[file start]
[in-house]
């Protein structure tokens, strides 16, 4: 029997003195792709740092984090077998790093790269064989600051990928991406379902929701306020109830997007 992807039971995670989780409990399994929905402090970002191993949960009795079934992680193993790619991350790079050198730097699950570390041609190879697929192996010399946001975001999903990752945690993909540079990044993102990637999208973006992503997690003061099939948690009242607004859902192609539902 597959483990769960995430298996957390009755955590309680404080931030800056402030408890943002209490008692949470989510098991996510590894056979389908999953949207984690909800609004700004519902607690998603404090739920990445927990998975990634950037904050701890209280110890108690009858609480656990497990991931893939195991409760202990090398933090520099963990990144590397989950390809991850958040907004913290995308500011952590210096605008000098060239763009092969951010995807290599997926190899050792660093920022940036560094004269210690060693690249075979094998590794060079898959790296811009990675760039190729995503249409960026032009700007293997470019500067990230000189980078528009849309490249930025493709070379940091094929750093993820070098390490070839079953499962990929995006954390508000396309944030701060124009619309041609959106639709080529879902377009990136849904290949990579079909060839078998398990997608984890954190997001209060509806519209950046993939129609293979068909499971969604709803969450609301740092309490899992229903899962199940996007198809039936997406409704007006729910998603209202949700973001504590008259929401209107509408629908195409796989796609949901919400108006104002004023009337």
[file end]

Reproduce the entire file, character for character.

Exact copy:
[in-house]
């Protein structure tokens, strides 16, 4: 029997003195792709740092984090077998790093790269064989600051990928991406379902929701306020109830997007 992807039971995670989780409990399994929905402090970002191993949960009795079934992680193993790619991350790079050198730097699950570390041609190879697929192996010399946001975001999903990752945690993909540079990044993102990637999208973006992503997690003061099939948690009242607004859902192609539902 597959483990769960995430298996957390009755955590309680404080931030800056402030408890943002209490008692949470989510098991996510590894056979389908999953949207984690909800609004700004519902607690998603404090739920990445927990998975990634950037904050701890209280110890108690009858609480656990497990991931893939195991409760202990090398933090520099963990990144590397989950390809991850958040907004913290995308500011952590210096605008000098060239763009092969951010995807290599997926190899050792660093920022940036560094004269210690060693690249075979094998590794060079898959790296811009990675760039190729995503249409960026032009700007293997470019500067990230000189980078528009849309490249930025493709070379940091094929750093993820070098390490070839079953499962990929995006954390508000396309944030701060124009619309041609959106639709080529879902377009990136849904290949990579079909060839078998398990997608984890954190997001209060509806519209950046993939129609293979068909499971969604709803969450609301740092309490899992229903899962199940996007198809039936997406409704007006729910998603209202949700973001504590008259929401209107509408629908195409796989796609949901919400108006104002004023009337």